Unprepared: Canada lacks plan to protect critical infrastructure

Cyber Security Strategy.” A short-lived task force secretariate appears to have been disbanded, but a senior official from the top-secret Communications Security Establishment is to begin work Monday at Public Safety on cyber security and, apparently, to revitalize the idea of a task force.

The consequences of disruption to the Canadian critical cyber infrastructure, on which most other critical infrastructure depends, were spelled out in 2005 speech by Margaret Bloodworth, now Prime Minister Stephen Harper’s national security adviser. “Consider the implications for public safety of an extended disruption — and I’m talking about something as little as a few hours — in the systems that control electricity distribution, water treatment and purification, or the communication networks that dispatch police and fire networks,” she told a Communications Security Establishment cyber-protection forum. “And consider too that a situation, whether physical or cyber, that puts our critical information infrastructure in jeopardy occurs at the very time when we are most reliant on this infrastructure to co-ordinate a response, assure public confidence and bring about an efficient recovery. It is not just the damage it does initially; our ability to be able to respond and recover from any disaster is very reliant on the information infrastructure.”

Creating a national CIP strategy is complex. It could involve more than a dozen federal departments, federal agencies, the RCMP, CSIS, ITAC, ten provinces, three territories, provincial agencies, and countless owner-operators of critical infrastructure, all suffused with various regulations, constitutional considerations, customs and politics. This, writes McLeod, is precisely the point. Consider: The morning of 9/11, with United Airlines flight 93 feared headed for Washington — the World Trade towers and Pentagon were already in flames — President George Bush authorized an F-16 combat air patrol over Washington to shoot down commercial passenger airliners that failed to divert. The “weapons-free” order from the commander-in-chief was relayed by Vice-President Dick Cheney, not once, not twice, but three times. Confusion, however, prevented the command from reaching the Air Force pilots (United 93 crashed in near Shanksville, Pennsylvania). Another example: Senior public and private officials involved with national security and public safety were asked by the Conference Board of Canada last year to identify the greatest threat to the country’s national security and public safety. People such as Chief of Defence Gen. Rick Hillier and Health Canada’s Dr. Arlene King dismissed natural disasters, terrorism, cyber attacks, and pandemics. The greatest threat, they said, is a “lack of clarity around governance.” The report concluded: “They are concerned about effectively establishing direction and control when the response to a disaster involves a wide range of organizations.”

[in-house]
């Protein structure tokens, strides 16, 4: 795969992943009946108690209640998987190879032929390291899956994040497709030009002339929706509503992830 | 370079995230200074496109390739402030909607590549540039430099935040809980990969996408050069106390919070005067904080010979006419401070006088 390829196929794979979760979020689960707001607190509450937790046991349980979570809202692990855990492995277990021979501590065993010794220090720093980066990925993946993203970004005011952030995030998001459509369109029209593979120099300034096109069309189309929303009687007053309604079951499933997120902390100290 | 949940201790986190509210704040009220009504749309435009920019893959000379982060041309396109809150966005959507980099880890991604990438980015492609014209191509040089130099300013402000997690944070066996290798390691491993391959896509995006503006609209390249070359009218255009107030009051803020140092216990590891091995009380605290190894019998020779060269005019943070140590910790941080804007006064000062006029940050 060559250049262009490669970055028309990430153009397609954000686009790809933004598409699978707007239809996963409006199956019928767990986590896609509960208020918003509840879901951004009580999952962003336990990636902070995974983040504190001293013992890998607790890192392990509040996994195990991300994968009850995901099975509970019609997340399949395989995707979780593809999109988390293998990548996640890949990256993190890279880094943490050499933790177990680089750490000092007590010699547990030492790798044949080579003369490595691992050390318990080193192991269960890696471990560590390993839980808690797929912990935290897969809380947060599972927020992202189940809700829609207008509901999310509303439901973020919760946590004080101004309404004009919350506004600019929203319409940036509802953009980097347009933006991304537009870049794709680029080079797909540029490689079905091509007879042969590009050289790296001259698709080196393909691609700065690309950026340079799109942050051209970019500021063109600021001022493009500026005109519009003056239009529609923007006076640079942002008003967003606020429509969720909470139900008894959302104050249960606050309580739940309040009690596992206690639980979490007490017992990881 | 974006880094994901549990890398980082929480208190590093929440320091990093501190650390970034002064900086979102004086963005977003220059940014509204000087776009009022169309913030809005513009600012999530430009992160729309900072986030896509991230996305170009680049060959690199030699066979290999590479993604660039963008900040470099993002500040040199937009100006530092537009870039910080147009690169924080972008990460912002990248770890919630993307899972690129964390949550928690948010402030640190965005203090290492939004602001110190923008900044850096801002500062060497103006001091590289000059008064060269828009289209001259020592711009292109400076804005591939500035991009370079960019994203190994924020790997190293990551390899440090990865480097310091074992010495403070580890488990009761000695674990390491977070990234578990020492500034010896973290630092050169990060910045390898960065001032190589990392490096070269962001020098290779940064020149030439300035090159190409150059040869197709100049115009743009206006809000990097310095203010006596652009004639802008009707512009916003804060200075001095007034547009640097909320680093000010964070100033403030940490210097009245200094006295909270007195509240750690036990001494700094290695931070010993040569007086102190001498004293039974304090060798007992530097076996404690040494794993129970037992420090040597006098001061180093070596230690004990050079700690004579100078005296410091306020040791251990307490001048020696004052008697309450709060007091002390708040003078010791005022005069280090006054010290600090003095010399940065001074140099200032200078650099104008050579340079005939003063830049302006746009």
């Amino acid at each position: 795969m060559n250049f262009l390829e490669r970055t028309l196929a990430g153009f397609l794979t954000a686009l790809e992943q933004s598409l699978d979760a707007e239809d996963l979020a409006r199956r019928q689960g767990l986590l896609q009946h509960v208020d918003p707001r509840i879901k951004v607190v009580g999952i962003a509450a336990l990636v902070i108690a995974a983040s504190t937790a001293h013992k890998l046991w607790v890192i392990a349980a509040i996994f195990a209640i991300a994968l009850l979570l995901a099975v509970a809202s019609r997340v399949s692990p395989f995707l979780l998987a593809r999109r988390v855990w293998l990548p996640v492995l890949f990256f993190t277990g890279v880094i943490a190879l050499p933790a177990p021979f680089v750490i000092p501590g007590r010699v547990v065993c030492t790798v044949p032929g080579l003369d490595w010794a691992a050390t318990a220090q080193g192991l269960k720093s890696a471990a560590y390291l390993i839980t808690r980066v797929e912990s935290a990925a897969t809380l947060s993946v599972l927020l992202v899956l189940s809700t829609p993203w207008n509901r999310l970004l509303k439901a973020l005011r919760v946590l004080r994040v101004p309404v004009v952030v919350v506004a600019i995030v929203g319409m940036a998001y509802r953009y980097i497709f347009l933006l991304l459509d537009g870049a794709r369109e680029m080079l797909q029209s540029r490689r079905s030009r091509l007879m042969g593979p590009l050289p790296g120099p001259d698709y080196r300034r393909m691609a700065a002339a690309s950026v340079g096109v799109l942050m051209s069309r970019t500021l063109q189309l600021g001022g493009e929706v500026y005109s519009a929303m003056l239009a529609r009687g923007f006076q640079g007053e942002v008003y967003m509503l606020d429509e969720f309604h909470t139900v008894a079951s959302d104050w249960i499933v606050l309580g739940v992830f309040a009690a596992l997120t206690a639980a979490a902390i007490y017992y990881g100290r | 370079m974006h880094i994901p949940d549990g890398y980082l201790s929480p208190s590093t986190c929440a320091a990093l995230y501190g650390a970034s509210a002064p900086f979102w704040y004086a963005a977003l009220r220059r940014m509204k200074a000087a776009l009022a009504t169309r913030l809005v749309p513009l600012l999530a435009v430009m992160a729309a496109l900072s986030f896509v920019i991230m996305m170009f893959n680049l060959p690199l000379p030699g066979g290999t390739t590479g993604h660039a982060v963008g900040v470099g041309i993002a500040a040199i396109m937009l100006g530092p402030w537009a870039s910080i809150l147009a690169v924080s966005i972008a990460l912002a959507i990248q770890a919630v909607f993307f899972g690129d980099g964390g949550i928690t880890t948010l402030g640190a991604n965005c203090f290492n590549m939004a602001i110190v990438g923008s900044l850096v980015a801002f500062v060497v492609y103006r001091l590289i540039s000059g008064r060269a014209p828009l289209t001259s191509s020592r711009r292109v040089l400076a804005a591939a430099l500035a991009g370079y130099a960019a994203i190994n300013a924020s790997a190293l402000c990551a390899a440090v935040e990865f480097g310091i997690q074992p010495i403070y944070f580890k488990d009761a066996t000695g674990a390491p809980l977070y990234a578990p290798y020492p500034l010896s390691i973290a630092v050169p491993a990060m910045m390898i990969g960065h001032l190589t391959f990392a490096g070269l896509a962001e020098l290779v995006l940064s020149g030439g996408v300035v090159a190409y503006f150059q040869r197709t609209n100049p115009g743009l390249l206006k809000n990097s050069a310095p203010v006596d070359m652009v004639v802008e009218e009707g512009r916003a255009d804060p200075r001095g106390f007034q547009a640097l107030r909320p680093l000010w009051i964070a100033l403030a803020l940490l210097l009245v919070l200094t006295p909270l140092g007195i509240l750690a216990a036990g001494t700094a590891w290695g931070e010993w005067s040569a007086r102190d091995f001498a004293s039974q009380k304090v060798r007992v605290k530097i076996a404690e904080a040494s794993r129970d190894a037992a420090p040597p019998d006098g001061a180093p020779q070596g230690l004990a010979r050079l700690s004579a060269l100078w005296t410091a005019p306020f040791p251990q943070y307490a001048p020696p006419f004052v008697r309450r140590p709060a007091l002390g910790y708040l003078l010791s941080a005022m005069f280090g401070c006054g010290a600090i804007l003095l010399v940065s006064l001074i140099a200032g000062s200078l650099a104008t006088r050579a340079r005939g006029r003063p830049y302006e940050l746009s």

This does not surprise Dave Redman, the recently retired director of Emergency Management Alberta and a chief author of the province’s counter-terrorism crisis management plan. In dealings with federal officials, he witnessed a “process to try and ensure that bureaucrats took a lot of action to show that they took a lot of action, but with absolutely no effective result.” Senior administrative levels were mired in “procrastination (and) fear of responsibility,” he says. Some “tremendous work” has been done by mid-level management at Public Safety (and its previous incarnations), Transport Canada, Industry Canada, and Public Health Canada, “they had no overhead cover, but they had no senior leadership at the director-general and assistant deputy minister level. They are doing the best they can, but without any national program, they’re working in a vacuum … there is no single operational process. They were never given a) guidance and b) the resources to get on with it. There are guys who are just tired of being told to shut up and go back to their room. Nobody’s in charge. My intent is not to be negative. My intent is to protect Canada and I think we need to do more.”

Almost seven years after 9/11, he says the Canadian federal government does not even possess a comprehensive list of essential national critical infrastructure. “One of the biggest fears that (Public Safety Canada and its predecessors) have always had is they do not want to be the owner of a list because if it ever gets leaked, there’ll be hell to pay”… but “if you don’t know what is the most essential components of your infrastructure, how the hell do you tell them when something’s coming at them?”

Tomorrow: How Canada plans to respond to threats to critical infrastructure